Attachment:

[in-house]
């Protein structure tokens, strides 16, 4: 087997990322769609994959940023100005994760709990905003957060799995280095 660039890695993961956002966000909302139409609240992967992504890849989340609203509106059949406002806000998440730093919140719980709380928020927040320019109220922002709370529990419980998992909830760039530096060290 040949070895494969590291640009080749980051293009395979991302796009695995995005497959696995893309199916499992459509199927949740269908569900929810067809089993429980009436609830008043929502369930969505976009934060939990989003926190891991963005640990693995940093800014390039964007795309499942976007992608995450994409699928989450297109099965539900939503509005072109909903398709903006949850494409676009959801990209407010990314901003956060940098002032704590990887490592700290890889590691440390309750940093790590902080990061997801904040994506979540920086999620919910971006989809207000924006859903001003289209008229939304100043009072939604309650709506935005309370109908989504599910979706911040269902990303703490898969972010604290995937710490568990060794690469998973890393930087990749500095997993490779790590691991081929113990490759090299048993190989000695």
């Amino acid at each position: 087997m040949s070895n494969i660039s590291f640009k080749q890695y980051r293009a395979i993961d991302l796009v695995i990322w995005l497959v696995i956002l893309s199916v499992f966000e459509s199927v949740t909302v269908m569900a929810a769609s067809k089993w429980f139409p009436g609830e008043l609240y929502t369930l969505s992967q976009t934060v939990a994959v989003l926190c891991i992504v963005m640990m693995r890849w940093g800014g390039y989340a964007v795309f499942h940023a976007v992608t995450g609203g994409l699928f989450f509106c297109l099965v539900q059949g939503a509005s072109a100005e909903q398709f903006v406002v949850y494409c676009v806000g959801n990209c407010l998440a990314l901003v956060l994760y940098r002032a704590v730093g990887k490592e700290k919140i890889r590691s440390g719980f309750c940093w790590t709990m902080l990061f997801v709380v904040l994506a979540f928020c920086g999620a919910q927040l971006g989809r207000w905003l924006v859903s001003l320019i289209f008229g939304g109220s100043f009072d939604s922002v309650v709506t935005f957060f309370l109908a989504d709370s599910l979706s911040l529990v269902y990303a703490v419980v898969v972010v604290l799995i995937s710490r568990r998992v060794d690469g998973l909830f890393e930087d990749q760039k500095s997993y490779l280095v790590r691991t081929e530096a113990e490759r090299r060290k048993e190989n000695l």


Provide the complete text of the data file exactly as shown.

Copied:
[in-house]
């Protein structure tokens, strides 16, 4: 087997990322769609994959940023100005994760709990905003957060799995280095 660039890695993961956002966000909302139409609240992967992504890849989340609203509106059949406002806000998440730093919140719980709380928020927040320019109220922002709370529990419980998992909830760039530096060290 040949070895494969590291640009080749980051293009395979991302796009695995995005497959696995893309199916499992459509199927949740269908569900929810067809089993429980009436609830008043929502369930969505976009934060939990989003926190891991963005640990693995940093800014390039964007795309499942976007992608995450994409699928989450297109099965539900939503509005072109909903398709903006949850494409676009959801990209407010990314901003956060940098002032704590990887490592700290890889590691440390309750940093790590902080990061997801904040994506979540920086999620919910971006989809207000924006859903001003289209008229939304100043009072939604309650709506935005309370109908989504599910979706911040269902990303703490898969972010604290995937710490568990060794690469998973890393930087990749500095997993490779790590691991081929113990490759090299048993190989000695």
């Amino acid at each position: 087997m040949s070895n494969i660039s590291f640009k080749q890695y980051r293009a395979i993961d991302l796009v695995i990322w995005l497959v696995i956002l893309s199916v499992f966000e459509s199927v949740t909302v269908m569900a929810a769609s067809k089993w429980f139409p009436g609830e008043l609240y929502t369930l969505s992967q976009t934060v939990a994959v989003l926190c891991i992504v963005m640990m693995r890849w940093g800014g390039y989340a964007v795309f499942h940023a976007v992608t995450g609203g994409l699928f989450f509106c297109l099965v539900q059949g939503a509005s072109a100005e909903q398709f903006v406002v949850y494409c676009v806000g959801n990209c407010l998440a990314l901003v956060l994760y940098r002032a704590v730093g990887k490592e700290k919140i890889r590691s440390g719980f309750c940093w790590t709990m902080l990061f997801v709380v904040l994506a979540f928020c920086g999620a919910q927040l971006g989809r207000w905003l924006v859903s001003l320019i289209f008229g939304g109220s100043f009072d939604s922002v309650v709506t935005f957060f309370l109908a989504d709370s599910l979706s911040l529990v269902y990303a703490v419980v898969v972010v604290l799995i995937s710490r568990r998992v060794d690469g998973l909830f890393e930087d990749q760039k500095s997993y490779l280095v790590r691991t081929e530096a113990e490759r090299r060290k048993e190989n000695l």